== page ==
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The cost of academies: why the LGA is upping its opposition

Government plans to turn every school in England into an academy by 2022, independent of local authority control, have met with increasing criticism from the Local Government Association (LGA). More recently, there have been suggestions that the government is about to backtrack by allowing councils to run academies. How should councils prepare for the uncertainty ahead? 


A new report from the LGA says council-run schools perform better than academies. The percentage of schools rated ‘good’ or ‘outstanding’ by the Office for Standards in Education, Children's Services and Skills (Ofsted) is 86% at council schools and 82% at academies. What’s more, 98% of ‘inadequate’ council-run schools are said to have improved by the following Ofsted inspection, compared to 88% of those converted to academies.

However, earlier research by the Department for Education showed that academies like Ark Schools and the Harris Federation did well at improving performance, but so did Hackney, Barnet and Haringey councils. On the other hand, the University of Chester Academies Trust struggled, but so did local authorities Newcastle and Barnsley. In other words, the relationship between control and quality is unclear.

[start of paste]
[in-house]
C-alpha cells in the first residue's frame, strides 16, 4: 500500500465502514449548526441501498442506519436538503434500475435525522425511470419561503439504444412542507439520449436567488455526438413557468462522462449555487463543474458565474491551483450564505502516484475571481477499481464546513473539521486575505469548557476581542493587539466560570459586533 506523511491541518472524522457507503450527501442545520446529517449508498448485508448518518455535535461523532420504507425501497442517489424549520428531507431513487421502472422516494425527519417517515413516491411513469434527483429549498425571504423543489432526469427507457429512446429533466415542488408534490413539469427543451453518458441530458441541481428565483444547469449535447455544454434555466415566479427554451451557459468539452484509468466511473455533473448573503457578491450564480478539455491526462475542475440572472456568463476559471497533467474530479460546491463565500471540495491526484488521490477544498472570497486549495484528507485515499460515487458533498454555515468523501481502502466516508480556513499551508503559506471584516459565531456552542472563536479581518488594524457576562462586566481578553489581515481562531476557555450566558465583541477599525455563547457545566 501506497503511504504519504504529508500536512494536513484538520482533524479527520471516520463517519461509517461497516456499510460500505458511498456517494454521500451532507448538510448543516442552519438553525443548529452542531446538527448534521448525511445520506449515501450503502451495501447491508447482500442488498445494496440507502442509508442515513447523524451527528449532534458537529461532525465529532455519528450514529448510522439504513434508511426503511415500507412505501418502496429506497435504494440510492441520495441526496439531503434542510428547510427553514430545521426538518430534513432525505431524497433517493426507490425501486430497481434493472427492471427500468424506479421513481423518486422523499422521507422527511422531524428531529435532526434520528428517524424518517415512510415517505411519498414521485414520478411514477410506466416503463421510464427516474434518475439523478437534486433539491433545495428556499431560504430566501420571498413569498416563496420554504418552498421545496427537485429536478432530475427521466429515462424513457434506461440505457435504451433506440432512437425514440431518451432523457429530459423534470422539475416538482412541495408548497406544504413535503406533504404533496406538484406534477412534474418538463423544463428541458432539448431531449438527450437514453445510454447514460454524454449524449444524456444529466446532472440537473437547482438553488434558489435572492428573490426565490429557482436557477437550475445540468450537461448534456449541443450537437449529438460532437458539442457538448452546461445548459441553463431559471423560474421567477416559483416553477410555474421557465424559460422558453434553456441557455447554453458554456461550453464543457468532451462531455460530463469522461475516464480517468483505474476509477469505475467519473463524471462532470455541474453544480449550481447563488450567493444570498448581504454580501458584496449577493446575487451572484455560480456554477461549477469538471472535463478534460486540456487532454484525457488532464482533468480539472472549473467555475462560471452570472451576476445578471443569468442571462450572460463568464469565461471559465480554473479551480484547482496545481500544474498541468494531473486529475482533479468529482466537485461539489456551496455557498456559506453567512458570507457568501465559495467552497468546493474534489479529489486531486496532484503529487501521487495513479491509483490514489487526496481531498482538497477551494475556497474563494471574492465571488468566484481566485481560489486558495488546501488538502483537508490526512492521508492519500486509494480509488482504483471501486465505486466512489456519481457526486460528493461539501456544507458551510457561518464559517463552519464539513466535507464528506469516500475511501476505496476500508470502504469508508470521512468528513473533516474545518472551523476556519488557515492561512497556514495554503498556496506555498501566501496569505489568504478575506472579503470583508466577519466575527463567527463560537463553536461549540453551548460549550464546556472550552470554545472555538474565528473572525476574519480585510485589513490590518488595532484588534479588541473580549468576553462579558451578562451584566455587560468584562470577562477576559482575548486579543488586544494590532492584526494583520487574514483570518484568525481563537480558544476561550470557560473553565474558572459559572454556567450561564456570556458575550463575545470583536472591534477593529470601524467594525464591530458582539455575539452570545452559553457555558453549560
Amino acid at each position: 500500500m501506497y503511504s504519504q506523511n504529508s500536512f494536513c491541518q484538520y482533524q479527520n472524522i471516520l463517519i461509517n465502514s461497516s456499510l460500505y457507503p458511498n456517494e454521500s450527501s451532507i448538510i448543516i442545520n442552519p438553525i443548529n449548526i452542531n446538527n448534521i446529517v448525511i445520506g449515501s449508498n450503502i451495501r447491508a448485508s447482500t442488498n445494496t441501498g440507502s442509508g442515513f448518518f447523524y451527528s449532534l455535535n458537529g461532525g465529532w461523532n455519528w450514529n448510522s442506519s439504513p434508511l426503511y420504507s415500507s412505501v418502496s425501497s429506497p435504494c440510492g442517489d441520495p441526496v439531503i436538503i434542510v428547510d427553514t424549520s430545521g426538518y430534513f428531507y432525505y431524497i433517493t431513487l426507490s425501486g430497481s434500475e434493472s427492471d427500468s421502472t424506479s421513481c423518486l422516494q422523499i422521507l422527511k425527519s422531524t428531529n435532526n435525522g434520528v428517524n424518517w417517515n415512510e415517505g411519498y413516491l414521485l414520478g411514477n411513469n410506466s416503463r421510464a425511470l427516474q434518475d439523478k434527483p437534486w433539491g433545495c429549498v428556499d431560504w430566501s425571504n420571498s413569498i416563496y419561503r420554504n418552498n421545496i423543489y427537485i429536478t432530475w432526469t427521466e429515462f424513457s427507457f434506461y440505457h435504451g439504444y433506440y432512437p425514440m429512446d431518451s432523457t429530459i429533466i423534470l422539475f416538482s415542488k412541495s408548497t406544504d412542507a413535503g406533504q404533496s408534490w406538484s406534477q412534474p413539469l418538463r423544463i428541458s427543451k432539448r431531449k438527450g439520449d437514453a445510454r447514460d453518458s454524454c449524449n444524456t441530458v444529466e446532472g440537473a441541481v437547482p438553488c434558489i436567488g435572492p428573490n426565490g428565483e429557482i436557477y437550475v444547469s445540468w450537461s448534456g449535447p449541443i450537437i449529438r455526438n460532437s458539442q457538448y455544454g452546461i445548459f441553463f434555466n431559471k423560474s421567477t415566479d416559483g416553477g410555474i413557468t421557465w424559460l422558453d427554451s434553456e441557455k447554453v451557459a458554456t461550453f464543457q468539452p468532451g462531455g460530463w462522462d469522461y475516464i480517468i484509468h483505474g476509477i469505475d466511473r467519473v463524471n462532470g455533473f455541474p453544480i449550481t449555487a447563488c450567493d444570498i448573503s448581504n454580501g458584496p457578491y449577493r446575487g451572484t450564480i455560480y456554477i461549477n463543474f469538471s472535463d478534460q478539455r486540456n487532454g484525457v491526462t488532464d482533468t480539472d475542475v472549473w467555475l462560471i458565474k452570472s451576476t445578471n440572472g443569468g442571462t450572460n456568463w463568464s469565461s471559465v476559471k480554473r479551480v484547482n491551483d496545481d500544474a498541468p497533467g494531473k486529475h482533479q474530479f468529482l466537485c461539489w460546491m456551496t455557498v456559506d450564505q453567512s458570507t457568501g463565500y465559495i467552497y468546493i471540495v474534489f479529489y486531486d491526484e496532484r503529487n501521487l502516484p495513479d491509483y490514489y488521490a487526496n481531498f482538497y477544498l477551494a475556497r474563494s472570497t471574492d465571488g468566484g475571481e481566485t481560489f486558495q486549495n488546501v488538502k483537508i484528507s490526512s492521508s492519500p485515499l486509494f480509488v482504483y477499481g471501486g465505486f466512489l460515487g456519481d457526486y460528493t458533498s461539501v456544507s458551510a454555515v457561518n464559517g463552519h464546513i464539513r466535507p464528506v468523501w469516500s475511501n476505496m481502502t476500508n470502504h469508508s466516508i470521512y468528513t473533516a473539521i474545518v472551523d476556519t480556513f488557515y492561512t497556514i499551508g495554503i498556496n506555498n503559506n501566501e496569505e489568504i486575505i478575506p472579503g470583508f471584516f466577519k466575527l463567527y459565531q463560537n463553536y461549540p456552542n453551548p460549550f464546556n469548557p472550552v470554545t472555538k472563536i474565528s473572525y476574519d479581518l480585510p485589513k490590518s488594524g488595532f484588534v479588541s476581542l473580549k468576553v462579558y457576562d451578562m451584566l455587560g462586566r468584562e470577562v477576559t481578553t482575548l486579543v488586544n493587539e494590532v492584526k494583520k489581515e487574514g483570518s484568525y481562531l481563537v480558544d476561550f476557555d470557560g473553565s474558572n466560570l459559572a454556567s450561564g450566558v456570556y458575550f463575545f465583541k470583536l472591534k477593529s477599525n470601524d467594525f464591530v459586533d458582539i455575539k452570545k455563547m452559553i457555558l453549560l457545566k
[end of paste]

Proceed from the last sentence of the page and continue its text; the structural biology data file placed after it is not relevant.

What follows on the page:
Debates on the future of England's schools have concentrated on who is better positioned to find solutions. On one side, commentators believe an academy run system could “destroy a school infrastructure and put nothing in its place.” On the other hand, academy supporters say local authorities can’t assess the problem objectively. The Association of National Specialist Colleges even suggests there is a “conflict of interest” in local authority funding.

Reconciling these two positions could be key, but one thing stands in the way: cost. Labour has said the cost of academisation will rise to £700 million, and there have been claims that academy chief executives will be paid in excess of £150,000. Meanwhile, council spending is at a 70-year low, and council tax is predicted to account for half of local authority income by 2020.

Against this backdrop, one thing remains certain: local authorities must remain alert to the potential costs and be ready to maximise cash flow in order to prepare for either outcome. For more information about how ethical Enforcement Agents like Dukes Bailiffs can help recover unpaid council tax debt, get in touch with our Contact Centre Manager today.

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